Mexicans and Central Americans typically make up the majority of people crossing the U.S.-Mexico border, but increasingly people coming into the United States illegally are from countries farther south and from all over the globe.
Although Mexicans and Central Americans make up 75% of all illegal immigrants at U.S. borders, significantly more people from the Caribbean, Central Europe, and South America have been encountered by Border Patrol agents since the beginning of the government’s fiscal year in October 2020.
"We are seeing a permanent change in migration at the U.S.-Mexico border. And it’s expanding," said Theresa Cardinal Brown, managing director of immigration and cross-border policy at the Bipartisan Policy Center in Washington, D.C. "We’re seeing huge increases in people, not from the Central American countries and not from Mexico, which means this is now just the migration route."
Political turmoil, the COVID-19 pandemic, and poverty are some of the factors spurring increased migration from South America and Cuba. There has been a 13,951% increase in Venezuelans taken into custody between June 2020 and June 2021, according to the Washington Examiner. The socialist country is in economic free-fall.
More than 54,000 people from Ecuador have been encountered by U.S. border authorities in the past nine months. This is a fivefold increase from the same time last year.
Almost 30,000 Brazilians were apprehended at the border this year, compared to 9,000 the previous year from Brazil, which has been especially hard hit by the pandemic.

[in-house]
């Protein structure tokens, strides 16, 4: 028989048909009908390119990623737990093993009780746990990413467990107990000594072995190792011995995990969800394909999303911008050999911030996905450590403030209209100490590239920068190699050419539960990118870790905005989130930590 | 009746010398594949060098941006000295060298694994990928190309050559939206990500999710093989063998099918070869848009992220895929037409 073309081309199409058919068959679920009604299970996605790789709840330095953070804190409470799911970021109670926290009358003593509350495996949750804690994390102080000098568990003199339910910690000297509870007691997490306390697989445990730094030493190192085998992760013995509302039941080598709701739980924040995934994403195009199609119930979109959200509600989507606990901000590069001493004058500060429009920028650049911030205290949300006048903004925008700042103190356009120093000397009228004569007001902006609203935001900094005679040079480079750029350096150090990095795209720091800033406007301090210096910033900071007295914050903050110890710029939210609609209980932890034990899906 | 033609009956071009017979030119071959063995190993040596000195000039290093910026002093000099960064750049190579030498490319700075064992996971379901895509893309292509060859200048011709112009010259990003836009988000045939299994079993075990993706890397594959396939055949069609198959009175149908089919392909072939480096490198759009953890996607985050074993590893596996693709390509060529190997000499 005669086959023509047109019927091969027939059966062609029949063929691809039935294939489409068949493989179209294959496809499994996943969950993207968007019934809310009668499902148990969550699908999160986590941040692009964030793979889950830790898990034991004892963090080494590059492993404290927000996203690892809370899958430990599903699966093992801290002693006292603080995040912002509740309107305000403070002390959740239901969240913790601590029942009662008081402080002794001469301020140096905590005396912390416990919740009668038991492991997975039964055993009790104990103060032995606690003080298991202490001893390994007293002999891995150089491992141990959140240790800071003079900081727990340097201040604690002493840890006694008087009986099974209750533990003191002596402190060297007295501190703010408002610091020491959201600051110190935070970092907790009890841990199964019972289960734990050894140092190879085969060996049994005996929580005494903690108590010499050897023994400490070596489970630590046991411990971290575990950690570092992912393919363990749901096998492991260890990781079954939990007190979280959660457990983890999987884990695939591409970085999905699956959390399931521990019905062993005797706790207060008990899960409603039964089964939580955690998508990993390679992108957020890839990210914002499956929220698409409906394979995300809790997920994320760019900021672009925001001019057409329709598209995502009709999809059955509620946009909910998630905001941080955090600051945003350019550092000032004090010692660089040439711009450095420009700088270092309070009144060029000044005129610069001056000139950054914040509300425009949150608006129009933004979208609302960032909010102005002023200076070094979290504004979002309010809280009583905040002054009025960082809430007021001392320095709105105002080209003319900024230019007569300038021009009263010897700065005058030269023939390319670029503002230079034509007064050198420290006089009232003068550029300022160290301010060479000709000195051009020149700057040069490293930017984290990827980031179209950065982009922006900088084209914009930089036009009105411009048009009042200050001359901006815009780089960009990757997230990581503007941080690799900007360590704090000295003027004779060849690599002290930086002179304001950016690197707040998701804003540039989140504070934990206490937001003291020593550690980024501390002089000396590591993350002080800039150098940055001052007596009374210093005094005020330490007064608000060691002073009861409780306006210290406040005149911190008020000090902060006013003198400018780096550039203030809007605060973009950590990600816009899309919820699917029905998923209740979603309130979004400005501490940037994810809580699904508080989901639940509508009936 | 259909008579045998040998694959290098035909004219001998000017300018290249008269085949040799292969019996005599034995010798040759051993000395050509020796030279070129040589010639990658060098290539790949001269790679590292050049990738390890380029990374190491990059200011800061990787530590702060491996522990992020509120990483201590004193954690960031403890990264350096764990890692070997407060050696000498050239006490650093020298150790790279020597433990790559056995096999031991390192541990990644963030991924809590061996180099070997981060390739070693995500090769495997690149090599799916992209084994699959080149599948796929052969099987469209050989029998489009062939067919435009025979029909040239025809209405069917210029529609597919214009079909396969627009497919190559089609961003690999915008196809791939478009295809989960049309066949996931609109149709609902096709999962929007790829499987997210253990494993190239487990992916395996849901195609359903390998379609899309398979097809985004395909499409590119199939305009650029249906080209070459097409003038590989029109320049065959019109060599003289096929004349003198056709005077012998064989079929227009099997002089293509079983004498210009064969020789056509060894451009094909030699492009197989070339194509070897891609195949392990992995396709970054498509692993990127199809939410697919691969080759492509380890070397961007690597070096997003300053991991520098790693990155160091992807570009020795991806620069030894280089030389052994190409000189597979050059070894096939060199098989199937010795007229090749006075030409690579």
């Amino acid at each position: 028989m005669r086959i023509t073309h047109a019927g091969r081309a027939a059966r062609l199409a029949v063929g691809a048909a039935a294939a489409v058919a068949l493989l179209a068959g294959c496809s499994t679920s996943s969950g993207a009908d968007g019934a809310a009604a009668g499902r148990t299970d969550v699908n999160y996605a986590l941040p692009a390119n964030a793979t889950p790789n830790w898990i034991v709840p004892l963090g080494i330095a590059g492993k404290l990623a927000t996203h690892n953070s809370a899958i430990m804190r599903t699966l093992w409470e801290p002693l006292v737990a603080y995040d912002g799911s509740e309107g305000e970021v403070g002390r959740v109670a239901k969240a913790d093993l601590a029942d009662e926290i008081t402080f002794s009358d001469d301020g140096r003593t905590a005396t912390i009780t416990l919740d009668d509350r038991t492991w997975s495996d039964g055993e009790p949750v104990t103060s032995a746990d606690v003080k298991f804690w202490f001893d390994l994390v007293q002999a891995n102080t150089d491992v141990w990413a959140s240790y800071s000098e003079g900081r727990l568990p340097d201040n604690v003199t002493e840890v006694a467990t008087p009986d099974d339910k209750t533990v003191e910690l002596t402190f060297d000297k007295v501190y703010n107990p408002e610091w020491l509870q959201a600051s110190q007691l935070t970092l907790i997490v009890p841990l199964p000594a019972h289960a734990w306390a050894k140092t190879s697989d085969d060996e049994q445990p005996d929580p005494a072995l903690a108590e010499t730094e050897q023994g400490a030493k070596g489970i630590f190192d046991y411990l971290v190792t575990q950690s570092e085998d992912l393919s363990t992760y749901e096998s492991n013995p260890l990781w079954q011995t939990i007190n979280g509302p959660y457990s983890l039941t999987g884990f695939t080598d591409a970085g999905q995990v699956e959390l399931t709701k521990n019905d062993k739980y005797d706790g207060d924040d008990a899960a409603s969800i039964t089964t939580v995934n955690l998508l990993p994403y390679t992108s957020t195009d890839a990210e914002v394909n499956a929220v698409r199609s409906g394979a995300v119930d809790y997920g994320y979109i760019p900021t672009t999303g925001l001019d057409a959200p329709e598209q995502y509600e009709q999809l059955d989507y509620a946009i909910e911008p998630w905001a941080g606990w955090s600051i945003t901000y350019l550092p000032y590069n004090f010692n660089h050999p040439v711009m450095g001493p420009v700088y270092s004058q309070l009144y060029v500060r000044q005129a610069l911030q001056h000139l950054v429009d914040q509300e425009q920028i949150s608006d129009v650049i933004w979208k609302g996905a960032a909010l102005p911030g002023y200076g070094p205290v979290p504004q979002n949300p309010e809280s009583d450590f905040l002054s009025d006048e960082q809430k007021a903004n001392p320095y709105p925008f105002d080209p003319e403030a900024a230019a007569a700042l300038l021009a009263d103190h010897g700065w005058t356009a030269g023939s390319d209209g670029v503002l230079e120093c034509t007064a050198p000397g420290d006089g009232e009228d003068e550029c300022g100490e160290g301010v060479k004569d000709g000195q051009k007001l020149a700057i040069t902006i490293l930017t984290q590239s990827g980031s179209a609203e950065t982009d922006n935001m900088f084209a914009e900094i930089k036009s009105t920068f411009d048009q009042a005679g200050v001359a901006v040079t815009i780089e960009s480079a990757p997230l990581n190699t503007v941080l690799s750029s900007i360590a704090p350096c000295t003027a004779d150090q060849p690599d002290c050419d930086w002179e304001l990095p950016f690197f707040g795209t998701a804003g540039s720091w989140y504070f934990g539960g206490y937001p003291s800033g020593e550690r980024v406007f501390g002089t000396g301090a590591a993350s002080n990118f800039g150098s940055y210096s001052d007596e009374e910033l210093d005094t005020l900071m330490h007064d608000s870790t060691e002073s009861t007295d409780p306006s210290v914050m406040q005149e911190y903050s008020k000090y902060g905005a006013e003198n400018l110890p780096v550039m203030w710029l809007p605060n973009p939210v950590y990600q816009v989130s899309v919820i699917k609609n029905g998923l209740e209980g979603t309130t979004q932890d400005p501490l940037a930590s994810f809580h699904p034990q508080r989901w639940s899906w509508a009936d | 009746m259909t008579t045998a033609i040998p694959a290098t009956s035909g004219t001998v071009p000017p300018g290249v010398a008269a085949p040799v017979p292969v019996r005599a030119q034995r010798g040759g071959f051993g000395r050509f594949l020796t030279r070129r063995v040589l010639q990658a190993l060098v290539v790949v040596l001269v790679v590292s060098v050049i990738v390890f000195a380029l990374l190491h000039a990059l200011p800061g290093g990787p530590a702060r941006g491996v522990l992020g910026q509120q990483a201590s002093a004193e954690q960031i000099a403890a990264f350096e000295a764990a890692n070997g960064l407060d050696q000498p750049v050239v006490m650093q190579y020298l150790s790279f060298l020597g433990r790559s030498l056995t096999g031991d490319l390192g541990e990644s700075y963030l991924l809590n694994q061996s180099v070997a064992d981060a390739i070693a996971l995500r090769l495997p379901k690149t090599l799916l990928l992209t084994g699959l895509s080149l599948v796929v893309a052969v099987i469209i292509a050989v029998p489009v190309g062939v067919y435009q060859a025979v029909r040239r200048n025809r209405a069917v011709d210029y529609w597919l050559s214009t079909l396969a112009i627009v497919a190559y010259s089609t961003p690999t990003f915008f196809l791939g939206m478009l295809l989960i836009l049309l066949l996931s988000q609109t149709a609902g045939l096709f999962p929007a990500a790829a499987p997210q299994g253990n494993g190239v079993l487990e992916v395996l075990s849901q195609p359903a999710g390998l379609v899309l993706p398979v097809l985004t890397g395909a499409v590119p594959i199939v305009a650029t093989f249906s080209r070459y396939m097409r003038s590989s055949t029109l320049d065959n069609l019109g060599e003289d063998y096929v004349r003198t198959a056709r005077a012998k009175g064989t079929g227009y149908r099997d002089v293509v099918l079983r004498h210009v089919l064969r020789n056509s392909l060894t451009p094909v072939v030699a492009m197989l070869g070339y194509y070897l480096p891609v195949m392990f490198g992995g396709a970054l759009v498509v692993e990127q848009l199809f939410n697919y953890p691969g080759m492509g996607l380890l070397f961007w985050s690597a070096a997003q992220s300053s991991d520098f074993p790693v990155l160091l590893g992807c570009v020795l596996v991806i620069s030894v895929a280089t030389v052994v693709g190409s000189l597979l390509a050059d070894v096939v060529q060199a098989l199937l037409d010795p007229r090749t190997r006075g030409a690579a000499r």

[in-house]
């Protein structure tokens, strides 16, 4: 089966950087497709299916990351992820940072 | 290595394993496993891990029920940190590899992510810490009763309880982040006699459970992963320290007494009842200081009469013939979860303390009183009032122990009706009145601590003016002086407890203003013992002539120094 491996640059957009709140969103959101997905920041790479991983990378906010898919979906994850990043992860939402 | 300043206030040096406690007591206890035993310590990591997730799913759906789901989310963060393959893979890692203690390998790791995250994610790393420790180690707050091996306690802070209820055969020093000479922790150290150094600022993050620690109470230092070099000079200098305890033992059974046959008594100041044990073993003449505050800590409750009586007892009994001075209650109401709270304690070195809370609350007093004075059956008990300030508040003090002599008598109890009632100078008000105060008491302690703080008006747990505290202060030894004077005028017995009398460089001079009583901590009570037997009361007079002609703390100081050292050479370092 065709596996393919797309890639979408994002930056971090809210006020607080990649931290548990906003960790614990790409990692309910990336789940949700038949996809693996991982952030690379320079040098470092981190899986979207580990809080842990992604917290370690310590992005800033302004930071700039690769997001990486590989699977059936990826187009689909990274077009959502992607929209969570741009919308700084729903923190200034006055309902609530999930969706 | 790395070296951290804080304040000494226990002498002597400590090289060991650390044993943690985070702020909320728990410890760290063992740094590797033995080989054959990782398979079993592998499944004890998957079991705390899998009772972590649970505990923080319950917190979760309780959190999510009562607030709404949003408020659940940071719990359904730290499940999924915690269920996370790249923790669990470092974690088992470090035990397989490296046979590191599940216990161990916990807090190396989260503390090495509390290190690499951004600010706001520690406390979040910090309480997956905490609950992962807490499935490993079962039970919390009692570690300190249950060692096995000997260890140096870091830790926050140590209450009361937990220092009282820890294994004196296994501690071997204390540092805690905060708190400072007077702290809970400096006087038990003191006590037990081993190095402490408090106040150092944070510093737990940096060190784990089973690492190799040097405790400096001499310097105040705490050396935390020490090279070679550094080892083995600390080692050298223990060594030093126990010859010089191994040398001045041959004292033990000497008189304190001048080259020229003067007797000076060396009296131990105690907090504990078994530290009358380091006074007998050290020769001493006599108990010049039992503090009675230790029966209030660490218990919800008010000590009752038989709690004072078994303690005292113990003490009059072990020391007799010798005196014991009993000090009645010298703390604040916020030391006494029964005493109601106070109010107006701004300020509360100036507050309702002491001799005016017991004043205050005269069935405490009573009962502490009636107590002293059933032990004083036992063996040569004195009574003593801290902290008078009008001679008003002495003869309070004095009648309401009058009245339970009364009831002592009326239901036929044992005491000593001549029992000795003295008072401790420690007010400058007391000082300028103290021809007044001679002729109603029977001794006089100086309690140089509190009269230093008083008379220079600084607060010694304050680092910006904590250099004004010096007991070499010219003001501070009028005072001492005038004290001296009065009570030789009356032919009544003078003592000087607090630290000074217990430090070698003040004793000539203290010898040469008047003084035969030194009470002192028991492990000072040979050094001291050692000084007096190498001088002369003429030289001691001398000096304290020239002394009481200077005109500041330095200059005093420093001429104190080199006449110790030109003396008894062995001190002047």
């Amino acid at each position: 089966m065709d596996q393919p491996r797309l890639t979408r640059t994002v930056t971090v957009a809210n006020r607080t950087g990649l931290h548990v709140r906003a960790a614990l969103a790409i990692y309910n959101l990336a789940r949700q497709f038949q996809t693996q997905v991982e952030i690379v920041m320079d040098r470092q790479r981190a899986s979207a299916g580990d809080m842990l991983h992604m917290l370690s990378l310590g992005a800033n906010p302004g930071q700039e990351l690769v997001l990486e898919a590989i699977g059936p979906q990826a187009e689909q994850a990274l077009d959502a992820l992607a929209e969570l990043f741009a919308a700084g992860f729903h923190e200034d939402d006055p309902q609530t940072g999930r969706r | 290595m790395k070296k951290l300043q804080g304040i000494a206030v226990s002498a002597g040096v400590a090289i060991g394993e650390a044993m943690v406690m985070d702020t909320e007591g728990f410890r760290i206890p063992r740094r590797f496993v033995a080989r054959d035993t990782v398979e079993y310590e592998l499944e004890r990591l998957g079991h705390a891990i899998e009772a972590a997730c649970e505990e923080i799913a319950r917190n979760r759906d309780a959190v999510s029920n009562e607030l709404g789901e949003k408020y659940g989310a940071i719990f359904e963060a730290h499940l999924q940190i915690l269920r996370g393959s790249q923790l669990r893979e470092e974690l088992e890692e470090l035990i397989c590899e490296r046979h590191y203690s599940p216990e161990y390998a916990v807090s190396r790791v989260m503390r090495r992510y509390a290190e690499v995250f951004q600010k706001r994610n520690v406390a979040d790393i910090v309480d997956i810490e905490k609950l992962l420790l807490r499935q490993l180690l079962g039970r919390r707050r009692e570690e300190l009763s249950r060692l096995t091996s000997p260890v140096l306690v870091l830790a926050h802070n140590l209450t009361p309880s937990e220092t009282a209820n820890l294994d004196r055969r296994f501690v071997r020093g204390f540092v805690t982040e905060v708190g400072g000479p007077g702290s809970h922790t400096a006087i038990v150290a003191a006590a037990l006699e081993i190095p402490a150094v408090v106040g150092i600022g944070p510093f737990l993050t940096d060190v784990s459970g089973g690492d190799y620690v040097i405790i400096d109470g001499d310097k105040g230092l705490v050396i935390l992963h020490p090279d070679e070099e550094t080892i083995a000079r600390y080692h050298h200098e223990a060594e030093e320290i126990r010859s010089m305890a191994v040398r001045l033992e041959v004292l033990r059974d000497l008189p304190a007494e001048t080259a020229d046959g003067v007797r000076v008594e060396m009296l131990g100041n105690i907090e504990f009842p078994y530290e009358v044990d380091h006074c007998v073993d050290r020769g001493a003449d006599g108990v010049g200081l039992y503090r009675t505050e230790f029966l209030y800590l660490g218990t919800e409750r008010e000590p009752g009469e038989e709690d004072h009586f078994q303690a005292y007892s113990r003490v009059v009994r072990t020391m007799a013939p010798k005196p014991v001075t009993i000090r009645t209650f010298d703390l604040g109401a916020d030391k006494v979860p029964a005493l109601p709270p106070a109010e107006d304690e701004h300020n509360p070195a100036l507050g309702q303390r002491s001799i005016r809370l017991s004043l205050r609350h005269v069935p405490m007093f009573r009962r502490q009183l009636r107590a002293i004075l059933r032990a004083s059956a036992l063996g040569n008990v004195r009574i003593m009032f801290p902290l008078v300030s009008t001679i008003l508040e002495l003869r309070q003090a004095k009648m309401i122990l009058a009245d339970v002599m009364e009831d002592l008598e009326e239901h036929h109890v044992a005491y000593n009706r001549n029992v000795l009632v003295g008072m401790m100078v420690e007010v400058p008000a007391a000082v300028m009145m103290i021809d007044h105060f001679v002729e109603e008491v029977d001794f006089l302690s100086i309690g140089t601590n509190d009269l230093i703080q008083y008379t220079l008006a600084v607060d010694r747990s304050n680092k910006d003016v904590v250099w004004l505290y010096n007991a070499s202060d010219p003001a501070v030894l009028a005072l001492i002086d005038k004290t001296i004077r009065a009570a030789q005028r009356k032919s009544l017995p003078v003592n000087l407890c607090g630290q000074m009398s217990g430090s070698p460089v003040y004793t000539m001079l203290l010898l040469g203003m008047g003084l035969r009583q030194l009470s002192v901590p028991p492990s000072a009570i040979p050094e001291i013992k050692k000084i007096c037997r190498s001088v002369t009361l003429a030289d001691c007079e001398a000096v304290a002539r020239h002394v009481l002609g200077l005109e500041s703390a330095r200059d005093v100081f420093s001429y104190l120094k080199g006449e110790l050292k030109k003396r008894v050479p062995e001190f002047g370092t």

Cuban illegal migrants increased from 14,000 in June 2020 to 26,000 in June this year. Cuba has seen mass protests against the Communist regime this year. Migration from Haiti also is up substantially in the same period, by over 2,000%.
More far-flung countries such as the Philippines and Romania are also pushing illegal immigrants to the United States. More than 34,000 Philipinos and 4,369 Romanians were stopped at the border.
Vice President Kamala Harris has focused her attention on grass-roots reasons why people want to leave Honduras, Guatemala, and El Salvador for the United States. More attention needs to be paid to the root causes in other countries, argues Cardinal Brown. "Otherwise, Central American migration will drop, but global migration to the U.S. will continue to rise."
NBC News has reported that President Joe Biden wants to accelerate the asylum approval process as well as deportation for illegal migrants. He has drafted a 21-point plan to do so.
Most Americans are unhappy with the way the government is handing the migration problem at the U.S. border with Mexico. A Pew Research poll found that a majority of both Republicans and Democrats say it is very or somewhat important to reduce the number of asylum seekers and to increase staff for border patrols and processing unaccompanied minors.
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